The number of minorities holding the top legal position in Fortune 500 companies slipped this year, while the number of women holding General Counsel or equivalent positions continued to rise, according to MCCA’s 16th Annual General Counsel Survey, released in the November-December issue of Diversity & the Bar.
There are 51 minority legal chiefs in the Fortune 500, down from 54 last year, a change MCCA attributes to turnover among African-American GCs, whose numbers fell from 29 last year to 25 this year as a quarter overall left their positions. Women fared better, though with 120 top-level positions they remain on the short side of a 2-to-1 gender imbalance. According to MCCA, their count rose by seven this year, and by 15 over the last two years, a noteworthy jump. This marked the fifth straight year the number of women among Fortune 500 GCs topped 100.
In its recent demographic survey, conducted every five years, the Association of Corporate Counsel reported similar gains from a broader group of in-house respondents, though on the downside ACC also reported that women are earning less than male counterparts in comparable positions.
Joseph K. West, MCCA president and CEO, says the minority numbers are even more unfortunate when considered against a backdrop of more than 60 companies that have appointed new top in-house counsel since the last survey.
“There has been plenty of opportunity in the past year,” he told Diversity & the Bar, “so there’s clearly a need for more bench strength.”
West, who joined MCCA in 2011 from his position as associate general counsel with WalMart, recently announced his departure from the organization to join Duane Morris as a practicing litigator and co-chief diversity and inclusion officer. During his tenure, the number of minority lawyers holding top legal jobs in the Fortune 500 climbed from 41 to 54 before falling back to 51 this year. That’s an increase of 2 percentage points. The number of women in top positions jumped from 101 to 120, an improvement of 4 percentage points. The 51 positions held by attorneys of color were split between 31 men and 20 women.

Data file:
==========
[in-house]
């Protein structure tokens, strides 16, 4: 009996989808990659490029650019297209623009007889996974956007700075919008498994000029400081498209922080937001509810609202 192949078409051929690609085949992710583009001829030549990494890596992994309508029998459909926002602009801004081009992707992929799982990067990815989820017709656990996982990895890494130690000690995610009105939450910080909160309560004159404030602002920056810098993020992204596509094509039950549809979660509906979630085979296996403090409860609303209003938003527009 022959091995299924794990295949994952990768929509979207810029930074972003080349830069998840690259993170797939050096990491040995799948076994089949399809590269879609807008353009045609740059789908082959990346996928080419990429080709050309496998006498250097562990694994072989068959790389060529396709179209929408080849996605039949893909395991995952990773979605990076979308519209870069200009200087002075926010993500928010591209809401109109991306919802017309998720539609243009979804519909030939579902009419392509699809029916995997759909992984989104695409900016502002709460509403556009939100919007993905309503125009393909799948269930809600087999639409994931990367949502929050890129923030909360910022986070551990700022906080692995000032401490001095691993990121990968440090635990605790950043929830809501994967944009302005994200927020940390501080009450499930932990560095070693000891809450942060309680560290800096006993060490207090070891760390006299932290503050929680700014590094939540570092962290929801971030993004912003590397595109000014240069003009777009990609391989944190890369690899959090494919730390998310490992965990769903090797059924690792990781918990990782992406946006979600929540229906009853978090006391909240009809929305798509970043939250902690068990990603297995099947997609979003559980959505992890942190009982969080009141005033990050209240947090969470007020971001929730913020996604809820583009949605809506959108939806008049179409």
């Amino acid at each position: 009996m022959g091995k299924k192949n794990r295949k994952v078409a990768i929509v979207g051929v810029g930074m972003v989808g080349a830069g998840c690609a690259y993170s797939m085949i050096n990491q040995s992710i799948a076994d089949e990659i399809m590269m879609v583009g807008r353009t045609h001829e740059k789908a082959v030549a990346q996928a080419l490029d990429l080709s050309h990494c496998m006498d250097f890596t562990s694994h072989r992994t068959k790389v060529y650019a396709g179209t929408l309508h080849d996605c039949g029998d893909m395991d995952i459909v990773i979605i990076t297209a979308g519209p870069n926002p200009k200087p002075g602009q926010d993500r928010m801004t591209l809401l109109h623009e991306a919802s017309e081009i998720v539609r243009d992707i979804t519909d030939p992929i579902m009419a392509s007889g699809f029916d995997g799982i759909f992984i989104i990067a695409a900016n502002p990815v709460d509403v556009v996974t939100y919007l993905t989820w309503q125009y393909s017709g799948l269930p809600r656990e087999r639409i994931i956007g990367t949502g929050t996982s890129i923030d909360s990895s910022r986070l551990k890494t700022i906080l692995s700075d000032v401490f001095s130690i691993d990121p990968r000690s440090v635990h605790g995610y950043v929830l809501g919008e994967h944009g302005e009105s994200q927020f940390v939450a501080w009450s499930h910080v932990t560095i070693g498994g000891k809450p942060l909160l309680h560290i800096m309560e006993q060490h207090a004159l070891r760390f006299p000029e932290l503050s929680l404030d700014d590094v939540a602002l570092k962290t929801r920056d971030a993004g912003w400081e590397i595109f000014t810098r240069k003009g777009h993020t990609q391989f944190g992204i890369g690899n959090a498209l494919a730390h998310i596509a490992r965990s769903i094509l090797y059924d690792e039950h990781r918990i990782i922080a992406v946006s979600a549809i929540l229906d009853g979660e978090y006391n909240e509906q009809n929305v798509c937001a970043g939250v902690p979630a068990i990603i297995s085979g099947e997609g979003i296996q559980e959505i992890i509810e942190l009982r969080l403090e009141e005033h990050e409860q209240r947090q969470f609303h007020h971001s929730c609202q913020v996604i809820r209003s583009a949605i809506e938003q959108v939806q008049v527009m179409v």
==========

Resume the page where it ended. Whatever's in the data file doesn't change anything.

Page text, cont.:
MCCA further breaks down the minority numbers:
25 African-Americans, 15 Asian-Pacific Americans and 11 Hispanics hold the top legal job at their Fortune 500 companies. That compares with U.S. census figures that show a population that’s 17 percent Hispanic, 13 percent African-American and 5 percent Asian-Pacific. Based on raw numbers alone, admittedly a crude measure, Asian-Pacific Americans, African-Americans and, especially, Hispanics are making slow progress in U.S. corporate law departments.
While there has certainly been progress, particularly, as West notes, in the development of women, it has been a slow road. That’s one reason why the slip in the percentage of African-American GCs, which may look inconsequential to some, is so wrenching to others. When progress proceeds in small increments, setbacks loom all that much larger.
And then there’s the special – or especially troubling – case of the advancement of women of color. The new survey shows white women racing ahead of minority women at a 5-to-1 clip. Michelle Banks, chair of MCCA’s Board of Directors, laments the situation, quoting a minority female as saying, “Minority women lawyers bear the burden of both their color and gender, yet enjoy the privileges of neither.”
Still, Banks, executive VP, global GC, corporate secretary and chief compliance officer at Gap, is encouraged by the overall progress of women in the Fortune 500 – but hardly euphoric given that twice as many men as women are landing the top legal jobs at elite companies.
“It doesn’t surprise me,” she says. “Unconscious bias is alive and well, unfortunately, in every work environment, including corporate America.”
Published December 3, 2015.